A recent visit to The Shore Club revealed that the rebranding from the name of Wildwood Country Club is much more than just a new name.
In a long term process it is continuing to improve both the club house facility and the golf course. The club has a history going back to it’s opening in in 1923. Walter Hagan played there and Arnold Palmer, when he was serving in the Coast Guard in nearby Cape May, was a frequent visitor.
Even as construction of the Garden State Parkway disturbed the original course, it has retained much of its character with adapting and putting in new holes.
Part of the renovations to the golf course is to restore the bunkering. Over time the bunkers developed higher faces than they had. The work on the front nine is complete and those high faces have been modified with the turf growing on the slopes and running down to the bunker edges, back to how Wayne Stiles originally constructed them.
This is not a long golf course by today’s standards playing 5829 yards from the white tees and 5262 yards from the more forward green (senior) tees. It can play longer than the listed yardages so don’t let the numbers fool you. The club is focused on being family orientated and attracting more women and junior players and it has a 3765 yard course in that regard. Now all that said it can stretch out to 6,714 yards which will test the best players to challenge par.
The biggest variable is the wind, which can briskly flow from the bay and cause a one or two club difference to expected carry. This makes the Shore Club a little different each and every time one plays.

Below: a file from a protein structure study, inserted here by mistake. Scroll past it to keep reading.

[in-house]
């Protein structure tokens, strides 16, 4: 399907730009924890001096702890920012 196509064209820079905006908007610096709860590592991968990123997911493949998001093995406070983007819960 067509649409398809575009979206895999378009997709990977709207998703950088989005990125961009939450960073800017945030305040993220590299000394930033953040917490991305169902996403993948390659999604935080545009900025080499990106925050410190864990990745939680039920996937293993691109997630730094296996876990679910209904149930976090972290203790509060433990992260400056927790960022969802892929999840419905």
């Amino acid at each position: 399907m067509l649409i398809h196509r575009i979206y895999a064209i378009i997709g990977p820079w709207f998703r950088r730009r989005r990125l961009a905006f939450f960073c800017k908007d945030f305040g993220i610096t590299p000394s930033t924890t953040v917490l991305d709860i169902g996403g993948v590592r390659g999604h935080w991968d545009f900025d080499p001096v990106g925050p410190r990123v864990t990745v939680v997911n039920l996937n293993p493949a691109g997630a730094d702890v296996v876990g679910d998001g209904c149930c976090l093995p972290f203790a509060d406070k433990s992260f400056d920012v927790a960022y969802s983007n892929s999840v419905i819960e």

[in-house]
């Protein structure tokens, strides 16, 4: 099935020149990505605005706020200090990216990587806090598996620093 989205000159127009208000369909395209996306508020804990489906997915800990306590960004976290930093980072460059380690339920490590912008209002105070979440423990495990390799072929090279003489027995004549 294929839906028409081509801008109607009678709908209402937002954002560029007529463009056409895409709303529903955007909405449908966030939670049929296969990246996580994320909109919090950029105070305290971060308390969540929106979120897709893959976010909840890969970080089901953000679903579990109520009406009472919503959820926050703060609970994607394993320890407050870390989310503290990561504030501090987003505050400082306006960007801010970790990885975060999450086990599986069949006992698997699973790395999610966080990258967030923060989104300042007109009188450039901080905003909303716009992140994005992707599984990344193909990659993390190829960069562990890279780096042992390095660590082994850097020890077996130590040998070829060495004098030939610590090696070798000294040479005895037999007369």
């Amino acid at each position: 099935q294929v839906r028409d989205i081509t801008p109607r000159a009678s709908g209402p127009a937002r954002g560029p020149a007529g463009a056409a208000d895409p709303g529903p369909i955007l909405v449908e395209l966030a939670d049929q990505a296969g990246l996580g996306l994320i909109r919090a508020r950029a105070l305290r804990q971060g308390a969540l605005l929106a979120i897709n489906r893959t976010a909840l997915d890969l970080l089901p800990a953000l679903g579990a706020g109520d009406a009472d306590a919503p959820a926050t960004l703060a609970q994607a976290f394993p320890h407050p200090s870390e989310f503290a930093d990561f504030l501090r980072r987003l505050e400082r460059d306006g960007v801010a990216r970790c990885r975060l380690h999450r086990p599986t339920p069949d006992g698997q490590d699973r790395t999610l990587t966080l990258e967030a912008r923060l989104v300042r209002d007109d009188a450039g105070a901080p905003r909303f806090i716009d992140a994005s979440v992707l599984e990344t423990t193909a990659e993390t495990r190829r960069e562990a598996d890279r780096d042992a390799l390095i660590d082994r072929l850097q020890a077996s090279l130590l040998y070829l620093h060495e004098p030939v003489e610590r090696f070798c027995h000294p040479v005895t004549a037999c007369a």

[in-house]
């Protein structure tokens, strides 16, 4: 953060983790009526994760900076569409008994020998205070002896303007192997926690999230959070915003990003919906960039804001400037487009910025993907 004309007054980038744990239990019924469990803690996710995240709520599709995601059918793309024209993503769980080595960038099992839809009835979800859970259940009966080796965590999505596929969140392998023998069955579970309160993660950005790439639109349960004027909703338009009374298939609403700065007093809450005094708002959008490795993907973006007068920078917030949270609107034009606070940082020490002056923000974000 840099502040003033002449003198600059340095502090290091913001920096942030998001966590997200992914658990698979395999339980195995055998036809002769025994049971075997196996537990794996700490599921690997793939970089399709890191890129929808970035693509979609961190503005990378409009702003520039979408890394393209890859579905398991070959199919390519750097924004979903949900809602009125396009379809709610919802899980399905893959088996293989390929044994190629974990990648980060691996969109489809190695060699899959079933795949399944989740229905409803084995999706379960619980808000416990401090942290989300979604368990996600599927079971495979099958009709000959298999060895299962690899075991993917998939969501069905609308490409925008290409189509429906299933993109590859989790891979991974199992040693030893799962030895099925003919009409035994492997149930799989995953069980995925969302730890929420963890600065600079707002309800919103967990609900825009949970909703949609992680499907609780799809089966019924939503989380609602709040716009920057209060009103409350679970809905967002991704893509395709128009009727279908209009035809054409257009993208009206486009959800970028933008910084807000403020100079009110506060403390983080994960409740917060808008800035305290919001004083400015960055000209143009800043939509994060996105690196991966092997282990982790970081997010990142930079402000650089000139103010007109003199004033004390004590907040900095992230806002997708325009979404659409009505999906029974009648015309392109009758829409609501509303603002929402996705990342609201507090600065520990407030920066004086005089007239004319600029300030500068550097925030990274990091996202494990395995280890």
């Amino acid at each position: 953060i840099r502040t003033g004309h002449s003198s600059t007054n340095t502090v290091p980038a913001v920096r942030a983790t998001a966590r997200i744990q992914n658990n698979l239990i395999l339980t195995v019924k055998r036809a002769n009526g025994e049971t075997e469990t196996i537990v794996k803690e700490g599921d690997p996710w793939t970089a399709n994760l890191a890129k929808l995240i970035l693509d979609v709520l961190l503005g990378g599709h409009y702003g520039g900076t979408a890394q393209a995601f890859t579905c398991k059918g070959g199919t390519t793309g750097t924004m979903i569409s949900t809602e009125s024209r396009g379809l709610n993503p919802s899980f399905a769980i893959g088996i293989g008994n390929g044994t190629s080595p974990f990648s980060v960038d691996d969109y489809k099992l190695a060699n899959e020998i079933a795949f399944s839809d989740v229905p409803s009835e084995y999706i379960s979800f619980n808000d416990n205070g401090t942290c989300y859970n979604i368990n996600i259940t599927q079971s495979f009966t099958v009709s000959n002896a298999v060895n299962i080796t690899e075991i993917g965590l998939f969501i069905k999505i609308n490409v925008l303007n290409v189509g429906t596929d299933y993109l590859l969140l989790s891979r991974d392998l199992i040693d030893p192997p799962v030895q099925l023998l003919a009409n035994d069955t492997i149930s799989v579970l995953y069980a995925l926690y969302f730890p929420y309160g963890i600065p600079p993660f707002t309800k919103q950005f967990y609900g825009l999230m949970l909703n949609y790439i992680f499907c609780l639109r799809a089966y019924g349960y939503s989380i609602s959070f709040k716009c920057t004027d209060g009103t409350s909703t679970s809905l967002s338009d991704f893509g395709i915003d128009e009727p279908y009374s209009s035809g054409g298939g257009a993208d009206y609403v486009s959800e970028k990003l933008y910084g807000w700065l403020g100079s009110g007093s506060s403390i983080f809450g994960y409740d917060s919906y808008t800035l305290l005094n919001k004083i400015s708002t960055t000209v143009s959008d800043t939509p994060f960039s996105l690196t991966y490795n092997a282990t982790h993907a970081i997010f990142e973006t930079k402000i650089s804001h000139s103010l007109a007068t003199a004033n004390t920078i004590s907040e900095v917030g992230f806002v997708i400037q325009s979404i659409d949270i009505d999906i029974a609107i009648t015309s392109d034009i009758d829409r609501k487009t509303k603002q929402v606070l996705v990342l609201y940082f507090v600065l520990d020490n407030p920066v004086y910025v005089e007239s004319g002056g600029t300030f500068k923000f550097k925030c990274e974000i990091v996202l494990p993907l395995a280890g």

In addition to the bunker restorations tree removal is an ongoing process. Courses used to think tree line fairways were the thing to have because a lot of the old courses were built on properties that didn’t have a lot or trees. Case in point is Oakmont near Pittsburgh which a number of years ago brought the club back to its roots by removing nearly all trees.
The most notable area where trees were removed come on the par 5 12th hole. It’s one of the replacement holes and it just never quite fit into the overall look and feel of the rest of the course. Twelve is a moderate to short par 5 that plays 501 yards from the tips and 441 from the white tees.
Before tree removal it was a driver, short iron and a wedge. Now with a big drive it can play as a long par four because of a massive tree removal project that opened up an avenue to the green. However that long shot to reach the green in two must carry water that caresses the front of the green complex. Think Tin Cup and ultimate risk reward.
The illustration below shows the hole and where the cart path runs was surrounded by trees forcing a layout to about 90 yards out. The next phase on the renovation of this hole is to add tall fescue for aesthetics near the pond.
The addition of fescue isn’t limited to this one area however as several other areas have been identified to grow in areas that would not normally be in play but in areas that would just add some character of a shore course.
In that vein, on holes that are up against the bay there is a desire to open the vista to see the water and the view of Wildwood on the other side. That is going to take time as those areas are sometimes not accessible and too wet to get to. Standing in the club house with Director of Golf Fred Reidel pointed to one big tree on the 7th hole and several in the distance they would like to clear to have a clear view of the bay from the MacKissic’Pub.
Marketing and Membership Director Amanda Ruhl said it best. “Some places make promises and don’t follow up on them. At The Shore Club we are doing it.” Membership is on the upspring as The Shore Club offers a fine practice facility, golf course, food and beverage.
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